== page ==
Lucille Relaford

Systems & Society

Reincarnations: An Interruption of Clothing Life Cycles

A system intervention featuring experimental zero waste patternmaking.
by Lucille Relaford
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What Does Zero Waste Look Like?

Every year, 92 million tons of textile waste are generated around the world, taking up about 7% of all landfill space. 60% of this textile waste is non-biodegradable plastic, and about 15-20% of this textile waste is disposed of before it even reaches consumers. So how can someone who loves both fashion and the environment continue to create within these systems of production while knowing they are so detrimental to our world? How can two systems seemingly at odds with each other be rectified? Reincarnations explores the life cycle of our clothing from cradle to grave, and develops methods for interventions at every step of the process, accounting for fabric fibers, design, use, and its eventual return to the earth. But the ability to control an entire production system is rare in this day and age, and adds complex layers. So by handling as much of the process as possible, I hope to investigate the role of a designer as one who not only creates aesthetic forms, but also acts as a thoughtful innovator of patterns, sourcing, and systems.

Reincarnations is intentionally left open-ended, as I believe there is no one way to be ‘sustainable.’ Thus, process transparency and intersectional perspectives are a critical component of this process. Reincarnations is an inclusive and functional collection that engages a wider audience in discussions about sustainable clothing by bridging popular aesthetics and silhouettes with experimental pattern making practices.
Image: A traditional raglan tee in comparison to my zero waste pattern. The blue represents the wasted fabric from cutting.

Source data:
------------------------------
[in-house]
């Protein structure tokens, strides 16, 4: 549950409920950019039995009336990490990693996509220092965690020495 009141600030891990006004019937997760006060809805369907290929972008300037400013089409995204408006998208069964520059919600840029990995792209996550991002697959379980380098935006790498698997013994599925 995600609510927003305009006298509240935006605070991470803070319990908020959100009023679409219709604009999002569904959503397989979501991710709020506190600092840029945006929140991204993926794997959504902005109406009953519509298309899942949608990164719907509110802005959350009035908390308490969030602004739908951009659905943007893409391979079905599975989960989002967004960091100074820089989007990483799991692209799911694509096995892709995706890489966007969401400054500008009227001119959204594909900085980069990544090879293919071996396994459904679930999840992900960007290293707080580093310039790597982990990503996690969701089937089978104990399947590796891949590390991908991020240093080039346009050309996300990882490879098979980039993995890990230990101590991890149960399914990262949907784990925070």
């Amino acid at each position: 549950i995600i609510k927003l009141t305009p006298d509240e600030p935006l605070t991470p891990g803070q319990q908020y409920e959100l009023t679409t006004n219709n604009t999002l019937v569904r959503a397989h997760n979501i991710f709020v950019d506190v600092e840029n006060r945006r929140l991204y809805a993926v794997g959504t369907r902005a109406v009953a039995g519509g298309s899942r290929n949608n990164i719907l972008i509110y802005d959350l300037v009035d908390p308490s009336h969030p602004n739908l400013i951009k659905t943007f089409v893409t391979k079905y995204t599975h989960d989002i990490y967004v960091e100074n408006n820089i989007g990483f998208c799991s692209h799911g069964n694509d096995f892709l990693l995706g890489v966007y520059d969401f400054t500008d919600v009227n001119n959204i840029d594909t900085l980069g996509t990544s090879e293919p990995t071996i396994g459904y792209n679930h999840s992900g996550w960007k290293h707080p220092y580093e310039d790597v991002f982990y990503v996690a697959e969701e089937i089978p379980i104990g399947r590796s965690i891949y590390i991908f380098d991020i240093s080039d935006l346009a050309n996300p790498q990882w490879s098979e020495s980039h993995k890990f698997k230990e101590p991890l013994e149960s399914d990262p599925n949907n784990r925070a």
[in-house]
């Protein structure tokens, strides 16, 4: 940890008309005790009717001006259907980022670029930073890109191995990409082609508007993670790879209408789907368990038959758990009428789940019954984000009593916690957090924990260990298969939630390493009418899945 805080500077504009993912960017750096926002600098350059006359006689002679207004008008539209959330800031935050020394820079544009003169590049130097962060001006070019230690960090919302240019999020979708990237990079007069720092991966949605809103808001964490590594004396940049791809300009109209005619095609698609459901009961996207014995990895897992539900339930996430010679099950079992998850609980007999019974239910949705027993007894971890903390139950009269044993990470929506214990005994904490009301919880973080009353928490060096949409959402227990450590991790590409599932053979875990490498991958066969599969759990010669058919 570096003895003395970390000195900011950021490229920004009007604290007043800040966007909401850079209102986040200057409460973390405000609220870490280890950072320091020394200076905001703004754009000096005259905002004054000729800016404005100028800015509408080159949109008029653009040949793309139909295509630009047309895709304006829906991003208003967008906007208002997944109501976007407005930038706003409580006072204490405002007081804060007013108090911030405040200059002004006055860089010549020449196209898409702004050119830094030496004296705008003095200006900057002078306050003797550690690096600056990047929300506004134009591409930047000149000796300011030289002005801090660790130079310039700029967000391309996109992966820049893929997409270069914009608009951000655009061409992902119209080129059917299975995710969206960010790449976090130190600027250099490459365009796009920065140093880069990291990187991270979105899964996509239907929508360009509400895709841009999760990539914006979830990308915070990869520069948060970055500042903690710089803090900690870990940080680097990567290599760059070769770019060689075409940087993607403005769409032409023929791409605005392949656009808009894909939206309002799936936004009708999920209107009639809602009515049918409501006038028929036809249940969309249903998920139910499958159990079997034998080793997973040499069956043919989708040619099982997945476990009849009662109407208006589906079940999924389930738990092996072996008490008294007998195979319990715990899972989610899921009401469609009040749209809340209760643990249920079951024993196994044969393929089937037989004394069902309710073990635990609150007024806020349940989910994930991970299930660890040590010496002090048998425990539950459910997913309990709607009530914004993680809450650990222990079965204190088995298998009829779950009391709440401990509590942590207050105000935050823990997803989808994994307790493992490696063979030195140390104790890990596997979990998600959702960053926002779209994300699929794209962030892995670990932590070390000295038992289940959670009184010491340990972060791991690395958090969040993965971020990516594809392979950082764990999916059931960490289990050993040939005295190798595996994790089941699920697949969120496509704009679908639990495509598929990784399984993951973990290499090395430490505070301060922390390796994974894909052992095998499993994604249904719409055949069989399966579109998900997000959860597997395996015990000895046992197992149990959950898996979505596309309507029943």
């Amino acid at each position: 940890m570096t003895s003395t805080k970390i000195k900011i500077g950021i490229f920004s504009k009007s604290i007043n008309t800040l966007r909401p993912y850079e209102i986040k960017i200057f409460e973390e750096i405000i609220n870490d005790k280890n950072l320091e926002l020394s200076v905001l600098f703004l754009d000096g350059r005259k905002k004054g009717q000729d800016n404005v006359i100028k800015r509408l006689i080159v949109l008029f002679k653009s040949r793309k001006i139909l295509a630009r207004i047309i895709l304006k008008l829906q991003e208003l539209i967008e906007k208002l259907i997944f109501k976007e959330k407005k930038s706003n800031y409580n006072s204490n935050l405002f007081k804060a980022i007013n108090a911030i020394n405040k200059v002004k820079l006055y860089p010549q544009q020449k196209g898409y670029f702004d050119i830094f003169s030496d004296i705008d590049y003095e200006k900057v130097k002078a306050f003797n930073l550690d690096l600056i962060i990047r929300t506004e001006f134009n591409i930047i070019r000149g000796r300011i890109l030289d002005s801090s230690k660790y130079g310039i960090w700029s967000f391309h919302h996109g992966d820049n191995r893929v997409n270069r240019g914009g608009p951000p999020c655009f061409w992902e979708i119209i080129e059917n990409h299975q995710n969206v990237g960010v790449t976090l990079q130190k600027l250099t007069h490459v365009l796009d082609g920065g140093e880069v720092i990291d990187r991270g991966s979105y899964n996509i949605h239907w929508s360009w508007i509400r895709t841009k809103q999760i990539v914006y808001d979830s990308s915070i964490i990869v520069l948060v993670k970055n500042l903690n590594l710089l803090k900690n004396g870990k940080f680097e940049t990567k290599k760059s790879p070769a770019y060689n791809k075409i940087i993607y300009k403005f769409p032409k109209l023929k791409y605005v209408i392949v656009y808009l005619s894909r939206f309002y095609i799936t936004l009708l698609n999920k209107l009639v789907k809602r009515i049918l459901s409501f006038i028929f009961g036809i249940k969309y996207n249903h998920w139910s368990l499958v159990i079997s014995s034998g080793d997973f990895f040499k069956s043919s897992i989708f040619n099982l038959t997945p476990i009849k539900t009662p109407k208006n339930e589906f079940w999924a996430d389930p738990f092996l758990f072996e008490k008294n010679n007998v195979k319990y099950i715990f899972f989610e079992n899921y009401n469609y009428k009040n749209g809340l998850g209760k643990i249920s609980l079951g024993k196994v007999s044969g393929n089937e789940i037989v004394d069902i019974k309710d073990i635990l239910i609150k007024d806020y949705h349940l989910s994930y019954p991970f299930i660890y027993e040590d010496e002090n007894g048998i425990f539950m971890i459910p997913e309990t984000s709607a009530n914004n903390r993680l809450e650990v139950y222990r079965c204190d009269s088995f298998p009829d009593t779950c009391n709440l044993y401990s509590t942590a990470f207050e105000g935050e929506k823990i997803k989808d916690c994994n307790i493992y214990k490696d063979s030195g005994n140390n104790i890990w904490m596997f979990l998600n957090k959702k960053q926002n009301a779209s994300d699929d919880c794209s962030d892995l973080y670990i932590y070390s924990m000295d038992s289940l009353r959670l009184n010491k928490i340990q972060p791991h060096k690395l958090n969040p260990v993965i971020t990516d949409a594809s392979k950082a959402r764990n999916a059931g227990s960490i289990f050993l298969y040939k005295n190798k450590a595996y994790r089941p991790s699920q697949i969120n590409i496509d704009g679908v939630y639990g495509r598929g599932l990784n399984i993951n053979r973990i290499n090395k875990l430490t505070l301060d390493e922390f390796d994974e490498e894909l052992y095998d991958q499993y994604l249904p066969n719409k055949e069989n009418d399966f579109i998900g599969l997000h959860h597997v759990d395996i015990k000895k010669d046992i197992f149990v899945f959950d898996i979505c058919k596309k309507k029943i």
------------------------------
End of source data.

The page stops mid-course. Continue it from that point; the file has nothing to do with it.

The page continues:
Image: The Harmony Top, pattern shown on left.

Analyzing Life Cycles

Many sustainable solutions intervene too late: they come into a system after environmental damage has already been done. While this can be helpful in the short-term, I want to ask the question of what does a fully self-sustaining fashion system look like?
Plant Based Materials.

What constitutes an environmentally friendly cloth? Pulling from criteria used to evaluate the food and agriculture industries, a material chart testing environmental, social, and performance factors was developed to analysis plant-based fibers.
Image: Why Not Deadstock?
Deadstock has become a popular way to design sustainably, and while there are many people that are doing great things with deadstock and upcycled clothing, it was more important for me to start at the beginning of a fabric’s life cycle. The agricultural aspect of clothing is often ignored which excludes a huge portion of the environmental damage before the fibers even become fabric. For instance, cotton, generally considered to be good natural alternative fiber, is one of the most water intensive and pesticide intensive crops, making up about 4% of global pesticide use, and 10% of global insecticide use. By fully following these life cycle from root to rot, our understanding of the system increases, and the scope for solutions expands.

Getting Closure(s)
Often forgotten about, thread, closures, and finishes, are a crucial part of our clothing, quite literally holding everything together! This part of the system is quite difficult to control, especially when not buying in bulk, and it was difficult to source sustainable closures and thread. In order to remain as sustainable as possible, I chose to use cotton thread instead of polyester, and I only bought the exact lengths and amounts of zippers and buttons that I needed. By knowing what was needed and buying exactly that, excess waste that would go unused is eliminated.
Image: In-process JonesJumpsuit
Image: Cutting the Goodie Dress
Image: Early sketch for the Jones Jumpsuit
Image: Early Ideations of the Gio Top